Mayor Faulconer's Latest Budget Numbers Don’t Add Up for SDPD Officers - NBC 7 San Diego

Mayor Faulconer's Latest Budget Numbers Don’t Add Up for SDPD Officers

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    NEWSLETTERS

    Mayor’s Latest Budget Numbers Don’t Add Up for SDPD Officers

    The mayor's revised budget, released Tuesday, calls for a 10 percent cut from last fiscal year's overtime reserve, and sets aside $150,000 for a "recruitment and retention" study. NBC 7's gene Cubbison has more. (Published Tuesday, May 16, 2017)

    San Diego's understaffed police force is taking strong exception to Mayor Kevin Faulconer's latest proposed budget.

    They warn it doesn't address their "most critical" need -- more officers on the streets.

    The rank-and-file say their daily patrol numbers are "worsening", all too often, falling below the department's minimum staffing to maintain prescribed response times for all but the highest level dispatches.

    The San Diego Police Officers Association was hoping for an extra $2 million in overtime as a short-term "stopgap" measure.

    But that wish wasn't granted.

    Instead, the mayor's revised budget, released Tuesday, calls for a 10 percent cut from last fiscal year's overtime reserve.

    It does set aside $150,000 for a "recruitment and retention" study -- which the SDPOA says is fine, but doesn't address the immediate crisis of a shrinking patrol force.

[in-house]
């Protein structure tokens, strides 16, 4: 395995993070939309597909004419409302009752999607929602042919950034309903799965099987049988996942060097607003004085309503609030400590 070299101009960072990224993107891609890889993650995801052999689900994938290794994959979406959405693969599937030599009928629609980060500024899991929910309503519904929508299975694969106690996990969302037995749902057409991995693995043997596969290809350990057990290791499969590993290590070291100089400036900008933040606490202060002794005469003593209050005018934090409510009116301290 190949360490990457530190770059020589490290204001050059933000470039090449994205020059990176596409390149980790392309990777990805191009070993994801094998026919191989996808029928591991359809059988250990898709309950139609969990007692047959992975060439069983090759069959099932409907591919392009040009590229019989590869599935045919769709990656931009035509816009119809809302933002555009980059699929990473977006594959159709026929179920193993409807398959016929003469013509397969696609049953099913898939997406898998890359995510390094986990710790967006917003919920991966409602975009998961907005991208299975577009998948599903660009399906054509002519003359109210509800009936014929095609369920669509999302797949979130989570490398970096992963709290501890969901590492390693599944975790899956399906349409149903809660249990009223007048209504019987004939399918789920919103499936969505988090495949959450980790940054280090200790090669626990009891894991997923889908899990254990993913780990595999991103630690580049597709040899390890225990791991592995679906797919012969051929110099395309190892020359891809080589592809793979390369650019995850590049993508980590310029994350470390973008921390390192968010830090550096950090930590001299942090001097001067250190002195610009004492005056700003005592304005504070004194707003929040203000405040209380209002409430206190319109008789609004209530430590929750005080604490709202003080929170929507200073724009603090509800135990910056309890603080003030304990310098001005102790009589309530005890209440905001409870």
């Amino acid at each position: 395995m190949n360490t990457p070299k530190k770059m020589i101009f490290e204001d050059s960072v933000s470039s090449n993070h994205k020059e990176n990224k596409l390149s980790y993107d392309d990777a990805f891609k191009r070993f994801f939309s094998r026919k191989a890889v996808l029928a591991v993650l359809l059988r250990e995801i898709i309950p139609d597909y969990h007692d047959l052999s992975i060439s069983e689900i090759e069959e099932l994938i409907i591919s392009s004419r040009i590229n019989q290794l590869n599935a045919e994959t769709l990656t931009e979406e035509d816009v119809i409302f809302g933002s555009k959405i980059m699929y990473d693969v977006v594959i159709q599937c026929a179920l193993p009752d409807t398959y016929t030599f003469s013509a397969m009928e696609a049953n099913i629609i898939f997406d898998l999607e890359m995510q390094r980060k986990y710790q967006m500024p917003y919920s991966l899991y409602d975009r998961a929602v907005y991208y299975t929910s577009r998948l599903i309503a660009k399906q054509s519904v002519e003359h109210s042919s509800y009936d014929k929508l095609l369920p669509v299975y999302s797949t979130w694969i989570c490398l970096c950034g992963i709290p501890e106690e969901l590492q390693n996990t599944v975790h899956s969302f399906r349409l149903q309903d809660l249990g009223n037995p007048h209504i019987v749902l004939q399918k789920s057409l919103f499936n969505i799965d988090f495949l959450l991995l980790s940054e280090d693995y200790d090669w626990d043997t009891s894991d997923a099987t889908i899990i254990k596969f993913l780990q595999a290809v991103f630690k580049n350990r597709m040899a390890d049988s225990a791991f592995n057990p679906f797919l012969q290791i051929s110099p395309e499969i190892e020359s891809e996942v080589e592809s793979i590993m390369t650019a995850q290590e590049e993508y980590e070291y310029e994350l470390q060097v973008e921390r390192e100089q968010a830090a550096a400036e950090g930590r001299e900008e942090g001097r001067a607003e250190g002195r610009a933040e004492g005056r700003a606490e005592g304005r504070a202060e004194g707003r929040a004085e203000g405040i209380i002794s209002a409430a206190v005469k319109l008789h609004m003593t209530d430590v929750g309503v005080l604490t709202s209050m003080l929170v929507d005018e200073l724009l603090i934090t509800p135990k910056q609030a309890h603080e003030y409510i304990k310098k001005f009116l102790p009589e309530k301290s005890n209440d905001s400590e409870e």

They point out the department only attracted 129 of the 172 qualified officer candidates the top brass was looking for, to put through the academy this year.

    And the projected loss of veteran officers is 156.

    They say the failure to reliably meet minimum daily staffing numbers is proof of a disconnect at city hall.

    "It's clearly shown in the last five years that recruiting is not going to get us out of the current situation,” said SDPOA president Brian Marvel in an interview with NBC 7. “We need to get back up to those numbers that we had prior to 2009, which was 2,127. And you know, we're only at 1,850."

    The mayor is putting $100,000 into the department’s budget to underwrite a nationwide "executive search" for a new police chief.

    The current chief, Shelley Zimmerman, will retire next year.

    In 2014 she replaced her predecessor, Bill Lansdowne, without a nationwide search.

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